Sangria

Sangria at the Heathman









IT’S NEARLY IMPOSSIBLE to imagine drinking my way through a blissful Portland summer without a refrigerator full of our superlative local beers. But every year, somewhere in the thick of the August heat, I begin to miss my faithful rainy-season companion: red wine. My annual hot-weather dalliance with hops and malt almost feels like cheating. Still, my bibulous loyalties are likely of little concern to the guests sweltering around my picnic table. On such occasions, there’s nothing that can refresh them—and restore my off-season infatuation with the grape—like a glass of well-crafted sangria.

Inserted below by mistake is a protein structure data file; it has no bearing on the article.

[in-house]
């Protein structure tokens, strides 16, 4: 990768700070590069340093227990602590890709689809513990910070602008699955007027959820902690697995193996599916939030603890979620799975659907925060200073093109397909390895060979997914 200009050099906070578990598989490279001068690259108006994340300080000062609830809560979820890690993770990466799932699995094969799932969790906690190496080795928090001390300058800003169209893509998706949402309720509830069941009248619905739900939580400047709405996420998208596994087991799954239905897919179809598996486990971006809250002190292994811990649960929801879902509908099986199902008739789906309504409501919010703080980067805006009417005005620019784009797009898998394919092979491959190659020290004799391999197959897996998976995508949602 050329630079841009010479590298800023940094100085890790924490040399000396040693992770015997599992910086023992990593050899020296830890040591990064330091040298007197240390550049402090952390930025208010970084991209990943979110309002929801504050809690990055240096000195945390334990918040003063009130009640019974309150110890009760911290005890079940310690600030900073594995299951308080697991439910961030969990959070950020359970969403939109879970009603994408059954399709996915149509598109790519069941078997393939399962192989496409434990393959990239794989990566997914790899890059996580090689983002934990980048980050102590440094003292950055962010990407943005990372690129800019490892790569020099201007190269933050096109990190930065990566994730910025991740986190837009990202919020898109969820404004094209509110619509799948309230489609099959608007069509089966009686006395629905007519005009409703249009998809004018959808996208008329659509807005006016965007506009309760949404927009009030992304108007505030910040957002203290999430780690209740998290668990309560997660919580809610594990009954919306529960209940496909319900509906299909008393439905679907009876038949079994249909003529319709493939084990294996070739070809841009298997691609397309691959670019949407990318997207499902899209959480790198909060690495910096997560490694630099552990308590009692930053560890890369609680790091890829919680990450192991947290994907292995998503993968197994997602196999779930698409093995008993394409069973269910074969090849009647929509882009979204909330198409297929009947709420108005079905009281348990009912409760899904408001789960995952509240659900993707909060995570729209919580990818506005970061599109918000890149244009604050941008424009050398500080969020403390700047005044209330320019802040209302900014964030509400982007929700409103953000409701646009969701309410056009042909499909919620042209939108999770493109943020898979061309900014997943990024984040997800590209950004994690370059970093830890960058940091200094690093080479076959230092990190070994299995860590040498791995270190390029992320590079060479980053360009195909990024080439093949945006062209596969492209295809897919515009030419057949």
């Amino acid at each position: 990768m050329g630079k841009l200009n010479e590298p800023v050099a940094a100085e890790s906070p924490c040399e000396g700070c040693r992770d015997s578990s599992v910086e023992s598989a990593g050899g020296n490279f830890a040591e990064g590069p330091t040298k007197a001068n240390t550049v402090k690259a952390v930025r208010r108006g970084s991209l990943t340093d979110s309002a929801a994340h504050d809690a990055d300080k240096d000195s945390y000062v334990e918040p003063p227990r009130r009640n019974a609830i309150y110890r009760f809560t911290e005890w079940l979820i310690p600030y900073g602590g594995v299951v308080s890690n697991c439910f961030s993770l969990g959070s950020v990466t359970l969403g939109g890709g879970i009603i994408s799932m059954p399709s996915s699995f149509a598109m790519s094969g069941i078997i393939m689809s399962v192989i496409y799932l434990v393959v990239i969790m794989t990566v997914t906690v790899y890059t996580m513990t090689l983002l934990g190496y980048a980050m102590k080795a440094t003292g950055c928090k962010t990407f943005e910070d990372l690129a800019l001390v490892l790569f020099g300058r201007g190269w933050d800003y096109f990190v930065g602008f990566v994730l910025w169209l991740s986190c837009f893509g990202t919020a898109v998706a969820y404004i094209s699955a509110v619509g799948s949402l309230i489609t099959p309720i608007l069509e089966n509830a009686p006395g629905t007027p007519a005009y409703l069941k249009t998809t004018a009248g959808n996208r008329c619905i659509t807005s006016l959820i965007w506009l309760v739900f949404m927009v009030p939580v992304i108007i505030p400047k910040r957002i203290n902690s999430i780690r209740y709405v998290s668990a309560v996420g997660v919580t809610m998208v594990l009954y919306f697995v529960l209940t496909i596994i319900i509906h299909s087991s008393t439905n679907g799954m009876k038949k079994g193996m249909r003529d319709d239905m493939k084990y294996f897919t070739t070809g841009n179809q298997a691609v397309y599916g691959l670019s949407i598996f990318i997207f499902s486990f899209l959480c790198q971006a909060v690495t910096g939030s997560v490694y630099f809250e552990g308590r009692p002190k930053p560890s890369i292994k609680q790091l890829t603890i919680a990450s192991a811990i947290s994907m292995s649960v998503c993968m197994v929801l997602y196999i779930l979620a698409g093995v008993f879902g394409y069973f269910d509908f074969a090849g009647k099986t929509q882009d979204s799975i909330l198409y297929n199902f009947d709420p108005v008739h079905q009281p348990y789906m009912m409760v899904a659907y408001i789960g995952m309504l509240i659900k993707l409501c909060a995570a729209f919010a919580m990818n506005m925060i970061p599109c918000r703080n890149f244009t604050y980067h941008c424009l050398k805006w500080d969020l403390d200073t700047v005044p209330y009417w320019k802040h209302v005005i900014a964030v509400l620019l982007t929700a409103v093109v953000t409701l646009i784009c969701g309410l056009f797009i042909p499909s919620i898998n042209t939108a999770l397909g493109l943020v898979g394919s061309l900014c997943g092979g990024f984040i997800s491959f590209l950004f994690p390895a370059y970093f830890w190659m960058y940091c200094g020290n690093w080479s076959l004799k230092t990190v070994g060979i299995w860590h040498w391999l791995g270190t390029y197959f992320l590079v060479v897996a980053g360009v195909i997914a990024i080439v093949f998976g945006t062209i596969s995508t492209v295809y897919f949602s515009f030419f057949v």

The traditional Spanish wine punch comes in both white and red varieties, and seems to invite experimentation. Yet we’ve all had disappointing versions—jammy concoctions swimming with mealy apples and soggy cinnamon sticks. So when giving in to our own creative impulses, it’s best to consult someone who’s stared down this pitcher before. Jeff Groh, sommelier at the Heathman Restaurant and Bar, says that making sangria is something of a Sunday-afternoon sport for his fellow oenophiles, who see an awful lot of surplus wine just begging to be used. Groh offers the following advice: “Your best bets are the Spanish reds from the hot, southern region of Jumilla, where the wines are cheap, ripe, and strong.” A good dose of citrus helps to give the drink its bracing acidity, so use the best of whatever fresh summer fruit—peaches, plums, cherries, nectarines—you can find.